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After the upheaval of 2020, tax planning for 2021 looks like a daunting challenge. With ongoing political controversy over possible COVID-19 stimulus legislation and continued economic strain, many construction contractors might be questioning whether tax planning is even possible. In this environment of increased uncertainty, tax planning is not only possible, it is a critical step in preparing for 2021.

The past year was particularly difficult for construction companies. Many contractors depleted their backlogs faster than they could replenish them, and increased competition in the bidding process suppressed profit margins. For some contractors, a good tax plan for 2021 could make the difference in getting through these turbulent times.

Key Tax Provisions for 2021 Planning

While new legislation could bring helpful tax provisions for struggling companies, the passage of such legislation is far from certain. With this in mind, contractors should understand several provisions under the current tax law that could help them plan for 2021. These include changes from the Coronavirus Aid, Relief, and Economic Security (CARES) Act as well as older tax provisions that companies often overlook.

Bonus Depreciation
The Tax Cuts and Jobs Act (TCJA) increased the bonus deprecation deduction to 100% for certain property acquired and placed in service after Sept. 27, 2017, and before Jan. 1, 2023. More recently, the CARES Act made qualified improvement property (QIP), which is generally interior improvements to nonresidential property, depreciable over 15 years and eligible for 100% bonus depreciation. Construction companies should consider whether they have qualifying property, including QIP, and whether they should use the bonus depreciation this year.

Tax Credits and Deductions
A number of tax credits and deductions could help contractors reduce their tax liability. For example, contractors that test new techniques or processes on construction jobs could be eligible for research and development tax credits. They could also be eligible for a deduction of up to $1.80 per square foot for energy-efficient commercial buildings that they build for federal, state or local governments.

Lastly, construction contractors can take advantage of tax credits for certain energy-efficient residential properties. The deduction and credit for energy-efficient buildings expire at the end of 2020, but Congress has extended these provisions several times in the past.

Qualified Business Income Deduction
A change from the TCJA that is particularly beneficial to the construction industry is the replacement of the 9% “domestic production activities deduction” under IRC Section 199 with a 20% Qualified Business Income deduction under IRC Section 199A. This change increased the deduction and expanded eligibility to include more businesses. Contractors should start planning how to maximize this deduction and seek guidance from their tax advisor on how to navigate the complex rules and limits around the calculation.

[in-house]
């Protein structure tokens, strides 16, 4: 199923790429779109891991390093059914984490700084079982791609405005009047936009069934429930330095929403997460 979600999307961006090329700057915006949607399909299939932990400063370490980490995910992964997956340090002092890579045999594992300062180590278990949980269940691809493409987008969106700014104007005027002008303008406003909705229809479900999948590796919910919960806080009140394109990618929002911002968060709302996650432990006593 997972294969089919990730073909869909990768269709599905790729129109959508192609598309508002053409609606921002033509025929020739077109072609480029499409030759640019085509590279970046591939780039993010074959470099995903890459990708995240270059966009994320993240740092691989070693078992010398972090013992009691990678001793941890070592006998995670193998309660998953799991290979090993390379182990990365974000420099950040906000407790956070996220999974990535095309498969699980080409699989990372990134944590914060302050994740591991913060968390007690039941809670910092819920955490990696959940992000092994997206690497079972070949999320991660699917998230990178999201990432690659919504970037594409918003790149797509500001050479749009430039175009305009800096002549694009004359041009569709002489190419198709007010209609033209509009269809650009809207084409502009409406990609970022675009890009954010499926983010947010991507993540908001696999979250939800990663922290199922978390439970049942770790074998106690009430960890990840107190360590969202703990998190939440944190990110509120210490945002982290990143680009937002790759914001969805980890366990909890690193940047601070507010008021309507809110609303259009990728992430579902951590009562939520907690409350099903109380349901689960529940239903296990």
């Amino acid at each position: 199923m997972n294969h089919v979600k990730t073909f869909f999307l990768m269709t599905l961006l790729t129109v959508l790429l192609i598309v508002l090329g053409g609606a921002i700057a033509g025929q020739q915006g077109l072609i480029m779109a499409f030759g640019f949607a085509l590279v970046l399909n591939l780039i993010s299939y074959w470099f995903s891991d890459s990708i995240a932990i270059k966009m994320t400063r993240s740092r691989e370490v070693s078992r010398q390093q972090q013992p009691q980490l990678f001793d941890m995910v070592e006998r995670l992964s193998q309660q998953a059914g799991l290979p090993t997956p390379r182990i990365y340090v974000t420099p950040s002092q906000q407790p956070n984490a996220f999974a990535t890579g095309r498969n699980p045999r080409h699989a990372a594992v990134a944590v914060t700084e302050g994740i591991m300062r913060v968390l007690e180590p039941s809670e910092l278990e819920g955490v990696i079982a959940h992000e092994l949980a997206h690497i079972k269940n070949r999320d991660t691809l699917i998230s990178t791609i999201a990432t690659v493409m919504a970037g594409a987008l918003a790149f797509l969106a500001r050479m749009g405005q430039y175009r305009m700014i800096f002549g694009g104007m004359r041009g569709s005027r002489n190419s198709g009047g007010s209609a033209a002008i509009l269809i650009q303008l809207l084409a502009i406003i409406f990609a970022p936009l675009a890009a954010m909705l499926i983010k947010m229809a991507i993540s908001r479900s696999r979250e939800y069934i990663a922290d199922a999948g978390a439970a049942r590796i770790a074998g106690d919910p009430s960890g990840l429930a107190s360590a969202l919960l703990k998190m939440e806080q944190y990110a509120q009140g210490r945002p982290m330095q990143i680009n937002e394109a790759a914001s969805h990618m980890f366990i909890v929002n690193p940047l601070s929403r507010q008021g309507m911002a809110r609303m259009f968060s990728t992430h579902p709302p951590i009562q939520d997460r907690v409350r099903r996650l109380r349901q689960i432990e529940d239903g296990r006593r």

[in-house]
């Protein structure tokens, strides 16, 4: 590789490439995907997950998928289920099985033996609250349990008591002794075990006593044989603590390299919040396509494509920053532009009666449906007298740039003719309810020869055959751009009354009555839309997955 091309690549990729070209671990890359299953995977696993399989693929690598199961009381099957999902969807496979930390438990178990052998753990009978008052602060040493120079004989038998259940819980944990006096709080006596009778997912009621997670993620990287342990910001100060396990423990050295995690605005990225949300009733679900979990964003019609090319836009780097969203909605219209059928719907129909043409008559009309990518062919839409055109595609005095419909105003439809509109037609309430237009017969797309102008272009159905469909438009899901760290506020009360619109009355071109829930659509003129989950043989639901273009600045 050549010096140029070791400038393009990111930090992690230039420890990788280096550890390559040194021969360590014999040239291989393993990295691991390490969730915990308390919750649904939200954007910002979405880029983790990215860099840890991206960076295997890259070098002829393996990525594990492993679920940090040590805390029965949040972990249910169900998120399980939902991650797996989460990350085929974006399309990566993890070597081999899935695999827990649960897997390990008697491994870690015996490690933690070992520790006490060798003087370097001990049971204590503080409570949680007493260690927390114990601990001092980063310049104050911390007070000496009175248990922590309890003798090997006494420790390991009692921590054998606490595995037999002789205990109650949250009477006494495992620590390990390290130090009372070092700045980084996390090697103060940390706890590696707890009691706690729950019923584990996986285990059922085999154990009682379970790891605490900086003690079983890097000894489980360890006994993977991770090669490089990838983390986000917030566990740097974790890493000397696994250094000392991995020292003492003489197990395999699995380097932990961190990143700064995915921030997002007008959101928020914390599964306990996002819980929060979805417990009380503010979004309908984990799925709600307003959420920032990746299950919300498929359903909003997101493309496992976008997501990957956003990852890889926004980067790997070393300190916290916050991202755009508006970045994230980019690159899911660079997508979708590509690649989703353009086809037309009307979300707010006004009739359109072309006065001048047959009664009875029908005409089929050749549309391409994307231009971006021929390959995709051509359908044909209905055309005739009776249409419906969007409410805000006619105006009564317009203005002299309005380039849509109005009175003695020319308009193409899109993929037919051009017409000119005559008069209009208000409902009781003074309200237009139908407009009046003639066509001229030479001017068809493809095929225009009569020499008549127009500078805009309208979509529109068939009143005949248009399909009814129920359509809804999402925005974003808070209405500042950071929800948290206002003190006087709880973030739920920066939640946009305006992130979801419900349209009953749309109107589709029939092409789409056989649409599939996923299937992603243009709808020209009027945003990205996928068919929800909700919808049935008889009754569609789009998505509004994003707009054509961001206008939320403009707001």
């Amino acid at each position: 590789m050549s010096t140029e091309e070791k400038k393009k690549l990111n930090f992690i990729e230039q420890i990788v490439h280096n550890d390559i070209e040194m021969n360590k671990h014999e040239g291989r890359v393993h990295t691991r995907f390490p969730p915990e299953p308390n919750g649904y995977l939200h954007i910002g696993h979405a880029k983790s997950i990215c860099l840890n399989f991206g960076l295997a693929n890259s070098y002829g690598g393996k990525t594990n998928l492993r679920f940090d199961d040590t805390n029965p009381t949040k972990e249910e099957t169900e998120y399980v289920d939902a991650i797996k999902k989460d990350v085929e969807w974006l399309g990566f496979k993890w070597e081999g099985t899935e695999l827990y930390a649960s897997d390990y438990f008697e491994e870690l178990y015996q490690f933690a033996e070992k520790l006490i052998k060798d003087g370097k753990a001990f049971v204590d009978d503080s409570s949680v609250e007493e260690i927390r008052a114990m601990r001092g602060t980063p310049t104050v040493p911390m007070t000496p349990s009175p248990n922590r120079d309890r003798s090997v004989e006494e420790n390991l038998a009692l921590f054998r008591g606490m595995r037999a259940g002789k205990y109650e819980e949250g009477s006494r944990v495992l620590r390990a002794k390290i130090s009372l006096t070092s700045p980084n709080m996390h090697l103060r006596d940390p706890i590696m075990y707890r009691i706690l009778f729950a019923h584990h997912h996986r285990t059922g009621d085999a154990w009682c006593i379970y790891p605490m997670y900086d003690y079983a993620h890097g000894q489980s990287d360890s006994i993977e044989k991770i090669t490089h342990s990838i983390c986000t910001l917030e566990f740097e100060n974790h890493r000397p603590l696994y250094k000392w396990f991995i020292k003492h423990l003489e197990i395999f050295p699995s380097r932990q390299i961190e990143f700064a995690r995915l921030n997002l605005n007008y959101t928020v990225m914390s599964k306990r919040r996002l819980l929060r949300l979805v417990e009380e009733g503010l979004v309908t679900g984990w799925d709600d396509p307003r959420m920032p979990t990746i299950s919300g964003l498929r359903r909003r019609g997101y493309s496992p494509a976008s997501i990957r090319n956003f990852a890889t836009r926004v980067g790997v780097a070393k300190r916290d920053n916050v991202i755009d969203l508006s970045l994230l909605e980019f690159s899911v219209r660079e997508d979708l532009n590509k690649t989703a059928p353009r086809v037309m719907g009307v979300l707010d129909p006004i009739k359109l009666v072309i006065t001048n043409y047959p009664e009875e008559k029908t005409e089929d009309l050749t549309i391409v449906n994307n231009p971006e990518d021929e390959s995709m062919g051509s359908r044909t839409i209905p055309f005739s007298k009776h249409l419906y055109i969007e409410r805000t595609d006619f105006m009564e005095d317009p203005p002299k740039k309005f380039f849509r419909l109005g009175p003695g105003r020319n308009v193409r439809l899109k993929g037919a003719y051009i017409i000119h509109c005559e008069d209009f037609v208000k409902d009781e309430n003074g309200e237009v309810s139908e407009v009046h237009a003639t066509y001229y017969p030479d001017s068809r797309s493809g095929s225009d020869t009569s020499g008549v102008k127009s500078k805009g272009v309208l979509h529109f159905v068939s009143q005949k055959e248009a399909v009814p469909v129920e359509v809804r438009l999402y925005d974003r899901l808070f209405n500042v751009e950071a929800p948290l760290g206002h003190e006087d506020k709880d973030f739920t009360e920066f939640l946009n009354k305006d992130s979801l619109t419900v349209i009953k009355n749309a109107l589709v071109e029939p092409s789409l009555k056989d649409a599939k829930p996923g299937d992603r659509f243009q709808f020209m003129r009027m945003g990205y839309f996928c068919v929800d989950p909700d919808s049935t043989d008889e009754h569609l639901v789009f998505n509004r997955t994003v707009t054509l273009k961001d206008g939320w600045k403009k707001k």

Accounting Method Changes
While most large commercial contractors are required to use the percentage of completion (POC) method of tax accounting, smaller firms have additional options. Construction companies with average gross receipts from the three previous years of less than $26 million could be eligible to use cash, accrual, completed contract or “accrual less retainage” accounting methods. These methods often make it easier to control the timing of revenue recognition, allowing companies to accelerate revenue to offset current losses and recognize revenue now in anticipation of higher future tax rates.

Additional Planning Steps for 2021

In addition to understanding the tax provisions that could help them plan for 2021, contractors should consider several additional steps to help them minimize the risks of ongoing economic and political uncertainty.

  • Keep up on tax changes: Accounting firms are monitoring the political environment closer than ever before to help keep their clients informed of important legislative and regulatory changes. Construction companies should stay connected with their tax advisors in 2021 to keep up on tax changes and avoid any surprises.
  • Don’t expect Congress to help: Despite the ongoing effects of the COVID-19 pandemic, there is no guarantee that Congress will pass additional legislation similar to the Payroll Protection Program. Businesses should not wait for Congress to act but should instead plan for 2021 under the assumption that there will not be further stimulus legislation.
  • Consider succession plans: Owners of construction companies with closely held ownership structures should also consider their succession plans. In response to campaign proposals to reduce the estate and gift tax exemption, owners should consider whether to transition their company through a gift now to take advantage of the current $11.7 million exemption. Owners should also consider whether to transition their business through a buy-sell agreement and allow the next generation to use current low interest rates.
  • Focus on business basics: After a tumultuous 2020, many contractors are focusing on the basic business practices that have made them successful in the past. The term “cash is king” is truer than ever. Companies are spending more time monitoring jobsites, reviewing legal contracts, and scrutinizing bond and insurance costs. They should also prioritize tax planning for 2021 as part of this process.

Construction contractors should consult with their tax advisors to discuss which tax planning and business decisions will best help them manage through these difficult times.

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